Discontinuation of lamivudine treatment for hepatitis flare after kidney or heart transplantation in hepatitis B surface antigen-positive patients: A retrospective case series

Yi Wen Huang, Chun Jen Liu, Ming Yang Lai*, Po Huang Lee, Meng Kung Tsai, Shoei Shen Wang, Ming Kuen Lai, Jia Horng Kao

*Corresponding author for this work

Research output: Contribution to journalJournal Article peer-review

7 Scopus citations


Background: Limited data are available on the clinical course of hepatitis B virus (HBV) infection after discontinuation of lamivudine prescribed for kidney or heart posttransplantation hepatitis flare. Objective: The purpose of this study was to investigate the reasons for discontinuation, subsequent reappearance of HBV DNA, and mortality in heart and kidney transplant recipients who discontinued lamivudine treatment. Methods: This retrospective case series followed up male and female hepatitis B surface antigen (HBsAg)-positive Taiwanese transplant recipients from the National Taiwan University Hospital, Taipei, Taiwan, between July 1989 and January 1999. Biochemical, virologic, and serologic parameters and liver-related mortality of patients who discontinued lamivudine 100 mg QD prescribed for posttransplantation hepatitis flare were compared with those in a group of patients who continued use of lamivudine administered for the same indication over the same period of time. Serum HBV DNA levels were checked in all patients before and after discontinuation of lamivudine, and after resumption of lamivudine treatment and in patients with breakthrough hepatitis flare. Results: A total of 39 HBsAg-positive transplant recipients (mean [SD] age, 45 [10.0] years) were identified during regular follow-up visits. Nine patients discontinued lamivudine use; 11 patients who continued it were selected as a control group. No significant between-group differences were observed in mean (SD) age (46 [14.0] vs 45 [6.9] years), sex (men/women,vs 1), type of transplant received (heart/kidney,vs ), or pretransplantation liver function test results. The reasons for discontinuation were informed patient decision (4 patients); YMDD mutation (2); self-discontinuation without physician consultation (2); and pregnancy (1). Of those who discontinued lamivudine, serum HBV DNA was undetectable at a mean of 30 (range, 9-47) months' follow-up in 6 (66.7%) of 9 patients. Lamivudine treatment was resumed in 3 patients on reappearance of HBV DNA, and a subsequent rapid decline in the serum HBV DNA was observed. The liver-related mortality rate was not significantly higher in patients who discontinued treatment compared with continuously treated patients (both, 0%). The between-group difference in overall mortality rates was not significant (22.2% and 18.2%, respectively). Conclusions: This case series illustrated a variety of clinical situations in which discontinuation of lamivudine treatment prescribed for posttransplantation hepatitis flare may occur. However, liver-related mor tality was not increased in these patients compared with those who continued lamivudine treatment.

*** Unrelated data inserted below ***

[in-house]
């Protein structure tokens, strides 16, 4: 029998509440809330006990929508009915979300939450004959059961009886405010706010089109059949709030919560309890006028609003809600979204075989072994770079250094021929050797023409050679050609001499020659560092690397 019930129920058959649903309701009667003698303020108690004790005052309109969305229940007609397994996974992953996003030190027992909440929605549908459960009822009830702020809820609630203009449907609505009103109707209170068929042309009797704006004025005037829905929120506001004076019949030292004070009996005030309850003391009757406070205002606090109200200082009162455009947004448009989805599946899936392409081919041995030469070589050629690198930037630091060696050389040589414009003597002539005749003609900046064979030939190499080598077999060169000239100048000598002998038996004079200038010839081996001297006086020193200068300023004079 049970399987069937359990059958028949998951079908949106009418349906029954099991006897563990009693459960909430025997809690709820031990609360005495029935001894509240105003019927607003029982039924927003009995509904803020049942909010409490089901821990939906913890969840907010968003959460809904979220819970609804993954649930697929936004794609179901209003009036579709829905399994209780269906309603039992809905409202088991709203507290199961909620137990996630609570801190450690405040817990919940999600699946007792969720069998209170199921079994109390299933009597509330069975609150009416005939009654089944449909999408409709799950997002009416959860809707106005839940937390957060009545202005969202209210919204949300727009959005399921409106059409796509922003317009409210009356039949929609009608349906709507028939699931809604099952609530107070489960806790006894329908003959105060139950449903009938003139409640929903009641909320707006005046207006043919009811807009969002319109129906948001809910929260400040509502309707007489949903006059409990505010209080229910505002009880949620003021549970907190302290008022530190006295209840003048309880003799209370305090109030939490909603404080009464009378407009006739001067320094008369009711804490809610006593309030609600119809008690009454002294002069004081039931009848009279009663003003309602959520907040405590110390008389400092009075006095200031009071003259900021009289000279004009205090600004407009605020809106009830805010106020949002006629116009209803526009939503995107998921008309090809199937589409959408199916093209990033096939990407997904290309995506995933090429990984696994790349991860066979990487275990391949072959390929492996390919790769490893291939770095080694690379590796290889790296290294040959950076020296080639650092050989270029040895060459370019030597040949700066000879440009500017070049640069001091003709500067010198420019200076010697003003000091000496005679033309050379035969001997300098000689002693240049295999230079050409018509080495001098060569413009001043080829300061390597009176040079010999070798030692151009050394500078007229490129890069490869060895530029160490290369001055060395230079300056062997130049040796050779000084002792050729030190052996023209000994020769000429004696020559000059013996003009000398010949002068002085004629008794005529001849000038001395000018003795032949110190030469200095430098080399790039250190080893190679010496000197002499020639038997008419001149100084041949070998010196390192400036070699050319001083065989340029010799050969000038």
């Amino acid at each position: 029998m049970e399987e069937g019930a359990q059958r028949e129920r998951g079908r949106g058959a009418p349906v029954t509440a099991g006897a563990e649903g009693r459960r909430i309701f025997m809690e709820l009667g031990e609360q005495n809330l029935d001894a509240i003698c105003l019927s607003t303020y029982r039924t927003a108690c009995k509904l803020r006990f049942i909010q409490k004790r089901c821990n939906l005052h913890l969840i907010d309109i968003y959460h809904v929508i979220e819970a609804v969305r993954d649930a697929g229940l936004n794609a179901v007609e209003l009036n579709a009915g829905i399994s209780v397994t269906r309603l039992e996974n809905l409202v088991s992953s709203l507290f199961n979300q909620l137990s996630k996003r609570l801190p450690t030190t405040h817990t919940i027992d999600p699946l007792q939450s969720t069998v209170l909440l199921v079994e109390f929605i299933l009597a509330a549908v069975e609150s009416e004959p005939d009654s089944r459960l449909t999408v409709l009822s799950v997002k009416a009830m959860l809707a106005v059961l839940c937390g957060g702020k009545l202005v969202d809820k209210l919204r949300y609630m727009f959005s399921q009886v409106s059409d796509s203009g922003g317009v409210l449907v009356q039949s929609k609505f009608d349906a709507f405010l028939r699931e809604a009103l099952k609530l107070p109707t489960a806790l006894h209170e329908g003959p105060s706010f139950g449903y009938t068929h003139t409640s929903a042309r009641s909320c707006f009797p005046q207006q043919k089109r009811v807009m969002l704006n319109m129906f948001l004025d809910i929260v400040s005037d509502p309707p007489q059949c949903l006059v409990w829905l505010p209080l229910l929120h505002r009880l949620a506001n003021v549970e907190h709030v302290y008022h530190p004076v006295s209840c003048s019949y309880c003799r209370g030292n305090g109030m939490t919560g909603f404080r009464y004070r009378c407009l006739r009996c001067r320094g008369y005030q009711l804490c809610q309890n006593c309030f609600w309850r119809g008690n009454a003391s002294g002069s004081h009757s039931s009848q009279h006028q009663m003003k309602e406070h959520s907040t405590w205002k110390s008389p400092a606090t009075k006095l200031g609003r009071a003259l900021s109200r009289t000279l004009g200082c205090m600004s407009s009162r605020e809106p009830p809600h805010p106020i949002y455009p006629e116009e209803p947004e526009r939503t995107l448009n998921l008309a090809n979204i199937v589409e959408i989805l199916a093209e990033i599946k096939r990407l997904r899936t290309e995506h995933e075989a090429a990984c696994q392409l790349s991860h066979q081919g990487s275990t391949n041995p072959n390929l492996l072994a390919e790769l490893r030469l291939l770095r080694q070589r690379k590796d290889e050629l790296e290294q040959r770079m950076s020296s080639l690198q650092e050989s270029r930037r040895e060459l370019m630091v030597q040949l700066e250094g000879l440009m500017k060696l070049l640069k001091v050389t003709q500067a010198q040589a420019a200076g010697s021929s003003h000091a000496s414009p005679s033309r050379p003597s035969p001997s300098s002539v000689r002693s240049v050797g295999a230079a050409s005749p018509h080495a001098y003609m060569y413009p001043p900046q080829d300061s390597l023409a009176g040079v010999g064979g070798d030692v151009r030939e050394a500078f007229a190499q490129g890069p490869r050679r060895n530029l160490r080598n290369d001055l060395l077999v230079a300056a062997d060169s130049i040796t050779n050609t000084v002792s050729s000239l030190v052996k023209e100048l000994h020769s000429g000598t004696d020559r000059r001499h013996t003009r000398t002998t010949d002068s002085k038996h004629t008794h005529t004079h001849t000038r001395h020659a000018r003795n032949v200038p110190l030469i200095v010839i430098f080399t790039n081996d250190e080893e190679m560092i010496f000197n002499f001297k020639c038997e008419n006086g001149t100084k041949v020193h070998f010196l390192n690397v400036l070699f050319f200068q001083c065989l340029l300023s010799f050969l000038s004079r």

Original languageEnglish
Pages (from-to)1327-1334
Number of pages8
JournalClinical Therapeutics
Issue number9
StatePublished - 09 2006
Externally publishedYes


  • heart
  • hepatitis B virus
  • kidney
  • lamivudine
  • recipient
  • transplant


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